The evening of the opening day of the Conference included a visit to the very grand City Hall of Belfast for a reception generously sponsored by the Journal of Legal History and various legal professional bodies. On the next evening there was a trip to see the spectacular parliament buildings at Stormont, with a generous buffet and reception sponsored by Carson McDowell, solicitors in Belfast. As well as wandering round the grand 1920s and 1930s classical building, there was a fascinating talk by Professor Margaret O’Callaghan, essentially another, if short, plenary presentation. Her topic was “January to June 1922: James Craig and the Consolidation of Partition”. It was an interesting reflection on the tensions and drama in the north in this period.

The final full day of the conference closed with a reception in the “Old Library” now a graduate student centre, followed by dinner in the Great Hall. If I can be permitted a personal note, the “Old Library” was for a while the Special Collections section of the Queen’s University Library. It was there that I first held a book once owned by Adam Smith, as Queen’s University holds a substantial portion of his library (the other parts are in Tokyo and Edinburgh).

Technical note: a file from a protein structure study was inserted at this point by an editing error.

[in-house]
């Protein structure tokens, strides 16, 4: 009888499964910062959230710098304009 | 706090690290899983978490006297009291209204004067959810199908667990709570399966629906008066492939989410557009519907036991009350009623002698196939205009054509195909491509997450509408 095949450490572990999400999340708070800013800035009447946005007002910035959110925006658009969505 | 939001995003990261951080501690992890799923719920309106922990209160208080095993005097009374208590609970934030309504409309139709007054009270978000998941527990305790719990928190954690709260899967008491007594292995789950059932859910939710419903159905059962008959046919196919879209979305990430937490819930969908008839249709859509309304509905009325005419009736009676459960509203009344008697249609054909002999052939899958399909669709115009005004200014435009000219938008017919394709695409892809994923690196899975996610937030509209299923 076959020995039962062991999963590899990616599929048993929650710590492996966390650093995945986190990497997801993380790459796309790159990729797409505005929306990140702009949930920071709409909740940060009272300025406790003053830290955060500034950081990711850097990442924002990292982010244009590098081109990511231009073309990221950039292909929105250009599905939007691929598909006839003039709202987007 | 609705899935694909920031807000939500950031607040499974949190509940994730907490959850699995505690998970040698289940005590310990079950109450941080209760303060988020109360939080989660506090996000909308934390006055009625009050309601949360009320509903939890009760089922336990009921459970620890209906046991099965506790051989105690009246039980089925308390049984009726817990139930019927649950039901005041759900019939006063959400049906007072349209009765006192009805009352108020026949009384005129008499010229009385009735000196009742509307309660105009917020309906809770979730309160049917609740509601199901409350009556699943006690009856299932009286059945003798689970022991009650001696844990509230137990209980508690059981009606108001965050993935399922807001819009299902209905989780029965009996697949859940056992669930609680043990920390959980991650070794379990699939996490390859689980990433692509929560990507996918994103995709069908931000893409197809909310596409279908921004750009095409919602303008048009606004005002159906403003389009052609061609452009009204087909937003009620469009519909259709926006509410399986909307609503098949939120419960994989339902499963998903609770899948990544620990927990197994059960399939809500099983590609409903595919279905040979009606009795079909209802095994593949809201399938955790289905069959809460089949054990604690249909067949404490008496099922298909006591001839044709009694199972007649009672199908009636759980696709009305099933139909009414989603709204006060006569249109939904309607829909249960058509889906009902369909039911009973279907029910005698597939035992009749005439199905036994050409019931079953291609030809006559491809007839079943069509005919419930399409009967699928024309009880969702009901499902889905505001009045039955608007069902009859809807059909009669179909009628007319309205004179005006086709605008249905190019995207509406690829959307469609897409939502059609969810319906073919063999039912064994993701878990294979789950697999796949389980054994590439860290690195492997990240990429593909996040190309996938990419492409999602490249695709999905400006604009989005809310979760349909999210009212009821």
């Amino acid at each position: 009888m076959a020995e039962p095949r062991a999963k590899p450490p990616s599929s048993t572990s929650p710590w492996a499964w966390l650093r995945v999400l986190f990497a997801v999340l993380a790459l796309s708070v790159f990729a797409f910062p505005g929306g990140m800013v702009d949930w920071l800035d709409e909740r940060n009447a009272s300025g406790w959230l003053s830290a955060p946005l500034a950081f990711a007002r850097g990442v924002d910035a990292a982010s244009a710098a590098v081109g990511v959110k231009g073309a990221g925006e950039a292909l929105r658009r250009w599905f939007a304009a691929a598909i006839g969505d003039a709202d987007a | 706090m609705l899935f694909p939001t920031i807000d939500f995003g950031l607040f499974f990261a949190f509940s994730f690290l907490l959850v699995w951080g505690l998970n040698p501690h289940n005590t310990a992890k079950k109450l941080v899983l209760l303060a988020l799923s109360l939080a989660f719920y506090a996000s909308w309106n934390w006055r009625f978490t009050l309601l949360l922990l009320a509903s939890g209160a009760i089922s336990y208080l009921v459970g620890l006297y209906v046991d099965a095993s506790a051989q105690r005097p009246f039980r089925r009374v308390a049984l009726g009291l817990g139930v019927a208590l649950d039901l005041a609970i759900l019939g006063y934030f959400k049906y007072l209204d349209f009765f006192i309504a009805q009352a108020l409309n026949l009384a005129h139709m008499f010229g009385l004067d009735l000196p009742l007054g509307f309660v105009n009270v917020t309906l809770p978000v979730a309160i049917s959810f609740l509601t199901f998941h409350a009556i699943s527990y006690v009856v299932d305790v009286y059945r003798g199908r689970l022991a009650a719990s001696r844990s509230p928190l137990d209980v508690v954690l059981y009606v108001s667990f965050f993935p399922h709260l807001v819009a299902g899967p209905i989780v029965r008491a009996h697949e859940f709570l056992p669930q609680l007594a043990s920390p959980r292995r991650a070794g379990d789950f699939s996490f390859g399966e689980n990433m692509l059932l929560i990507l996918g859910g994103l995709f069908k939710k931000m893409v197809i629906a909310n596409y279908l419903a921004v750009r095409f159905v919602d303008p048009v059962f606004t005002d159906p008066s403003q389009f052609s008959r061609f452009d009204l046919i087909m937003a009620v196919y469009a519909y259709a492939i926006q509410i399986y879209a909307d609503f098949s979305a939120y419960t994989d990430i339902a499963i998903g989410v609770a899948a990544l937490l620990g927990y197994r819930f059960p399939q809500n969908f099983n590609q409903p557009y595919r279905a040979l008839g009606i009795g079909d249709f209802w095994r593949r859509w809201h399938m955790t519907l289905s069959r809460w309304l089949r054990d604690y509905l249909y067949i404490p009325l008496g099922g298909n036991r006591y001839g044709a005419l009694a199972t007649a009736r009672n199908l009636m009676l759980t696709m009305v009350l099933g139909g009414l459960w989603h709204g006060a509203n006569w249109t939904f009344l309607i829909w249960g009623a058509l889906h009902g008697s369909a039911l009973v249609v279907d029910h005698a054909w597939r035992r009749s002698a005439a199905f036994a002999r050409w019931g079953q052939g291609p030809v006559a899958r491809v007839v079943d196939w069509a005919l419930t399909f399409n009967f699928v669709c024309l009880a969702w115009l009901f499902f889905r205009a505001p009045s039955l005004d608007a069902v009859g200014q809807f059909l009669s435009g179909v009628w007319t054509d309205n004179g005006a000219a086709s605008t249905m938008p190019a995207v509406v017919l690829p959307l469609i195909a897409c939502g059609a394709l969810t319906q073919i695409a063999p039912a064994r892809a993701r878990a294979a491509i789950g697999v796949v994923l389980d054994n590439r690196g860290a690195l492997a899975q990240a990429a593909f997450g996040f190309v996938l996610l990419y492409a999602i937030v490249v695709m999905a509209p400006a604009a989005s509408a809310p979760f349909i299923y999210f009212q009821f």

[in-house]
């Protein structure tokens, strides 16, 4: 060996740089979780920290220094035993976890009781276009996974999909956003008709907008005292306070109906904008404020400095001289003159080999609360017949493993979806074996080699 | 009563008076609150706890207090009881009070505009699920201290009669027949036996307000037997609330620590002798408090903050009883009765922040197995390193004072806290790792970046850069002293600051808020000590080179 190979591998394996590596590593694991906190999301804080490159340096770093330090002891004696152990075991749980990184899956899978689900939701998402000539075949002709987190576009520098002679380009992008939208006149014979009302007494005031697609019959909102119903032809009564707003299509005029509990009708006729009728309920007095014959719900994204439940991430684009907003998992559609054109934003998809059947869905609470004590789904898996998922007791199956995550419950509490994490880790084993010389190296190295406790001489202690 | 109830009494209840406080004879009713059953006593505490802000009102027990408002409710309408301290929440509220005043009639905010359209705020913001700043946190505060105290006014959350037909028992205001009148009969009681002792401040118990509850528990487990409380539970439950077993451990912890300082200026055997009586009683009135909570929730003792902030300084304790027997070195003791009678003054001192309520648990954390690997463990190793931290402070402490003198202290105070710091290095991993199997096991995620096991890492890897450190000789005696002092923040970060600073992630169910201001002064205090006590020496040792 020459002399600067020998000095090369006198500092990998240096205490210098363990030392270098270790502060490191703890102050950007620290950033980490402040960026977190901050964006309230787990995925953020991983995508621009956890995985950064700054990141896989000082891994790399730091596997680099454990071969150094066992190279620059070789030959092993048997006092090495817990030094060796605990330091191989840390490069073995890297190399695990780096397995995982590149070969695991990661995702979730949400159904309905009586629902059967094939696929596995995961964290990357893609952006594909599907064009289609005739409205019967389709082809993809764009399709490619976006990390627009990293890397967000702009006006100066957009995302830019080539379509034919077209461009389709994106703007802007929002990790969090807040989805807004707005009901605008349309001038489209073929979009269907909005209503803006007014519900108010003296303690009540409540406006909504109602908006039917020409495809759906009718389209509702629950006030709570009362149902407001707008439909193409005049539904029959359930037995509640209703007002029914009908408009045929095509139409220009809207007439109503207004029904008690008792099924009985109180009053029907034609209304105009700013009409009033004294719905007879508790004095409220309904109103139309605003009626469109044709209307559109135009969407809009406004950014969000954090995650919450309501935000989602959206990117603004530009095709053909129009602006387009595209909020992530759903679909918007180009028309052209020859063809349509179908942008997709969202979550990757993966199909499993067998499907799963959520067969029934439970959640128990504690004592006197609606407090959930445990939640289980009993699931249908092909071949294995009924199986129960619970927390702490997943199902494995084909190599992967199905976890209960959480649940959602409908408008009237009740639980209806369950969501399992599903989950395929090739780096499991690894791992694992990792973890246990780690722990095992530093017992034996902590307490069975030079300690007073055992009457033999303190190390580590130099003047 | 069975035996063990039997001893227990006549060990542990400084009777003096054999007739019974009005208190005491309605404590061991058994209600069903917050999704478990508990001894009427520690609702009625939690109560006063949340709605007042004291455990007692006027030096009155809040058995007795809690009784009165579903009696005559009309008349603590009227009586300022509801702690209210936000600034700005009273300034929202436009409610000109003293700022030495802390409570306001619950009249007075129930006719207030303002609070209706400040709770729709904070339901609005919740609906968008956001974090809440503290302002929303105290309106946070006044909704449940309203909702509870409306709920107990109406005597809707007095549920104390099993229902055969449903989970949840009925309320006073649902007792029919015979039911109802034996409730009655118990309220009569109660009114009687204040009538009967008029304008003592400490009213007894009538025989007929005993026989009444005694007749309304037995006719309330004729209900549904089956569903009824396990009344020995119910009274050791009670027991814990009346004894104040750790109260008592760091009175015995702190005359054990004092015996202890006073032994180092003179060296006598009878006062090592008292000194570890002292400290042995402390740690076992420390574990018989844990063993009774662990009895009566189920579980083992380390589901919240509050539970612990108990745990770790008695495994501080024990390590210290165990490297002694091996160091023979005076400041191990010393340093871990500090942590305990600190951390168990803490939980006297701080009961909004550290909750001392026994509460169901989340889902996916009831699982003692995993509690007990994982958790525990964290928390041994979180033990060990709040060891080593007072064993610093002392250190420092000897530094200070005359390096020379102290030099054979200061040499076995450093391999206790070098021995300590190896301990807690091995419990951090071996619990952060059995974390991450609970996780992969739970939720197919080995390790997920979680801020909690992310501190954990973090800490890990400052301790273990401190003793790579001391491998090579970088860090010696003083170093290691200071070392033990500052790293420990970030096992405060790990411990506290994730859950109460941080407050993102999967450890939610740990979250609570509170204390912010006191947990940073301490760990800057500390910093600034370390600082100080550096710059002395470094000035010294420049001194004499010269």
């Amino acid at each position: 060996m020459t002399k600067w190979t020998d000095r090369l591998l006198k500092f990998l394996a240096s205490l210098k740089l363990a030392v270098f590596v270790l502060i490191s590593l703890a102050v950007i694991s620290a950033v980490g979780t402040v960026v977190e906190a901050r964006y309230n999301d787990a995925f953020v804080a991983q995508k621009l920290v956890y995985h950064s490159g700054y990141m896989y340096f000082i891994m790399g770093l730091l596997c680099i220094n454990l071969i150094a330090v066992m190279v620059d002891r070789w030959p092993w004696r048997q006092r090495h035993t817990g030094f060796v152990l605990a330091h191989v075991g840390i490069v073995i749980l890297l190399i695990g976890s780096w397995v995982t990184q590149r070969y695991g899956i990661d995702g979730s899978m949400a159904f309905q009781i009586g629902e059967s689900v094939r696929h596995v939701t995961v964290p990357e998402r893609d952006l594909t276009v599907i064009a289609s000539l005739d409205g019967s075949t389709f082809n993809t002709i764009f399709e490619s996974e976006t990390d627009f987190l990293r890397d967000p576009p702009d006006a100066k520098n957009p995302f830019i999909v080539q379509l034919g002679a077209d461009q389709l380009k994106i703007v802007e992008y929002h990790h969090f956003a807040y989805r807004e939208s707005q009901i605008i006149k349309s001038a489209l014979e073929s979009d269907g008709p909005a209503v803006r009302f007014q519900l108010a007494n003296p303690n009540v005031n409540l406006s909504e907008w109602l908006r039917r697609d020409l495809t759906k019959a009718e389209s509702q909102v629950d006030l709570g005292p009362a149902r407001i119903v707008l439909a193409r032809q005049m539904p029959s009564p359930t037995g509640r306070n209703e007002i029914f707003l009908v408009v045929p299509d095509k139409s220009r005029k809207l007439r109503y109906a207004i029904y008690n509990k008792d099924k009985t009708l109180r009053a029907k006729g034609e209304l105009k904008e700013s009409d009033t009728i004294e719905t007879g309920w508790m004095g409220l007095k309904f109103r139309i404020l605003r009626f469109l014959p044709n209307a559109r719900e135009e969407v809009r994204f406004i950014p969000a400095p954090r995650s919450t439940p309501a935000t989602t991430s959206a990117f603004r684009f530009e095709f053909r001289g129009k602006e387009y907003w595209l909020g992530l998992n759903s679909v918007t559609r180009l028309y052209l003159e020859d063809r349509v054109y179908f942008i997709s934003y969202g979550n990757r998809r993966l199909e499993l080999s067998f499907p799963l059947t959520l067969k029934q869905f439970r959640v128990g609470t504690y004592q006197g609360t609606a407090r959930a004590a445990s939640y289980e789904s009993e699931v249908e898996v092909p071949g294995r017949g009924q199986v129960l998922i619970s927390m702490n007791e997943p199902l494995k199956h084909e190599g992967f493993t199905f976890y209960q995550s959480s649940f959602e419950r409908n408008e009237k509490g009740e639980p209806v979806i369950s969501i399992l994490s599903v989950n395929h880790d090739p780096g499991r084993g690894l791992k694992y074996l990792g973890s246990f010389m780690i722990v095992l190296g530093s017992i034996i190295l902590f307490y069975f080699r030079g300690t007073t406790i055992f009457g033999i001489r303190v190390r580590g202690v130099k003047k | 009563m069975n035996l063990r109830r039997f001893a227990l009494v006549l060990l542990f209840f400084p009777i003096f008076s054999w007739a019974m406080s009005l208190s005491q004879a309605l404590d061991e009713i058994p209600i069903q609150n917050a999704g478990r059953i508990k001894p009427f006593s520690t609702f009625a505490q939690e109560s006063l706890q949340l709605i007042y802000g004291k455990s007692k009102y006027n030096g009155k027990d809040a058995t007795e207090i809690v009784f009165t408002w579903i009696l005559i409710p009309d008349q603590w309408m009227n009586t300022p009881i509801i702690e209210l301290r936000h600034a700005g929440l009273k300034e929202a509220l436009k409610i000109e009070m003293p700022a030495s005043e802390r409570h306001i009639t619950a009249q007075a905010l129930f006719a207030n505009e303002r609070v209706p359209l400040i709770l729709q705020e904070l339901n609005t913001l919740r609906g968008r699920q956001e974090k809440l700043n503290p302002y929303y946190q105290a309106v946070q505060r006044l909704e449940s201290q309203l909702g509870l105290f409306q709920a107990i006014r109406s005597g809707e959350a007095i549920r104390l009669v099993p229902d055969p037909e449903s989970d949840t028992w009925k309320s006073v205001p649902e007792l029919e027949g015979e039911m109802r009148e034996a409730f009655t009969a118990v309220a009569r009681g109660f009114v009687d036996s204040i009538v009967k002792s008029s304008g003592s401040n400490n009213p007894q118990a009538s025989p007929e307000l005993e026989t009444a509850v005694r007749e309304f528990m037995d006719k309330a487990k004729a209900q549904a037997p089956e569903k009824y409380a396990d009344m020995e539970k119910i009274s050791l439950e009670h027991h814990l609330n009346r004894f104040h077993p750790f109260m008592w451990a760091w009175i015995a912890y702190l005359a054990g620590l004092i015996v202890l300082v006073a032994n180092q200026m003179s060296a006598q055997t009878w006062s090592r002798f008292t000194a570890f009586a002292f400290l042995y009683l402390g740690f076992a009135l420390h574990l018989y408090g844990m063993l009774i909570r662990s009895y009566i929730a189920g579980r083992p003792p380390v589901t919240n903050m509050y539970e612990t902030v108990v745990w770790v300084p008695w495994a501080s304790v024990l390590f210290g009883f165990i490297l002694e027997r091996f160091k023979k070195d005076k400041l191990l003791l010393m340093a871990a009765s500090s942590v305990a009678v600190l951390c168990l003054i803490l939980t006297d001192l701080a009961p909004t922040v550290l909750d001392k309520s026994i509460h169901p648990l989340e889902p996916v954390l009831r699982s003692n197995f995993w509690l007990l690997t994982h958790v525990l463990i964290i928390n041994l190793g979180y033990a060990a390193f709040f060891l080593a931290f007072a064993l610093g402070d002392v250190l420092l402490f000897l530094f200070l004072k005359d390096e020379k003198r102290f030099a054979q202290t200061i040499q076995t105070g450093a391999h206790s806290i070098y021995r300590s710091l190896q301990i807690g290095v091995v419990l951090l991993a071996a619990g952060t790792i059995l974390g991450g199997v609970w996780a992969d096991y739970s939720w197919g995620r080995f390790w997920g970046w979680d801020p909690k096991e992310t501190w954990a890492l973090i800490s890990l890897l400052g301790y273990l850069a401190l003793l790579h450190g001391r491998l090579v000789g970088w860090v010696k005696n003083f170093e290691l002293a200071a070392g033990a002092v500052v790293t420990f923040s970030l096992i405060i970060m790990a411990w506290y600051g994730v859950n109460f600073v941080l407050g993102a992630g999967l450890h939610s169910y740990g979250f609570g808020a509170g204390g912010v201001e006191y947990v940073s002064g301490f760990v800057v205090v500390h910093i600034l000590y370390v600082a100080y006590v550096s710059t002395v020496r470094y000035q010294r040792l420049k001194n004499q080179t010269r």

The conference was magnificently organized, and the main credit must go to Professor Emeritus Norma Dawson of QUB; but, as she would admit, this was a collaborative affair and credit must also go to various others, including Dr David Capper, Dr Conor McCormick, Dr Niamh Howlin, and Mr John Gordon, who also served when necessary as an enthusiastic M.C. One of the main drivers in bringing the BLHC to Belfast had been the late Sir Anthony (always known as Tony) Hart, who died in 2019. See He was very much in the minds of those at the Conference and he was suitably remembered and commemorated. Lady Hart was present and graciously presented awards for the best papers given by research students. In the face of tough competition, that judged the best was by Ashley Hannay, who is taking up a post at Manchester having completed a thesis at Cambridge; but your blogger is proud to claim he supervised Ashley’s LLM dissertation on conciliar courts in Edinburgh a few years ago.

Finally, the city itself was rather a star. With its magnificent setting at the head of the Lough, surrounded by hills, and with its grand buildings it looked wonderful in the July sunshine. Around the University, in what’s now known as the University Quarter, are beautiful brick terraces of Victorian houses in Georgian survival style, many trees, and the Botanic Gardens. It created a relaxed and beautiful setting.

The photos below are mainly courtesy of Professor Mark Godfrey of Glasgow and with some by me.



Around Queen’s University & Some Conference Goers

The Great Hall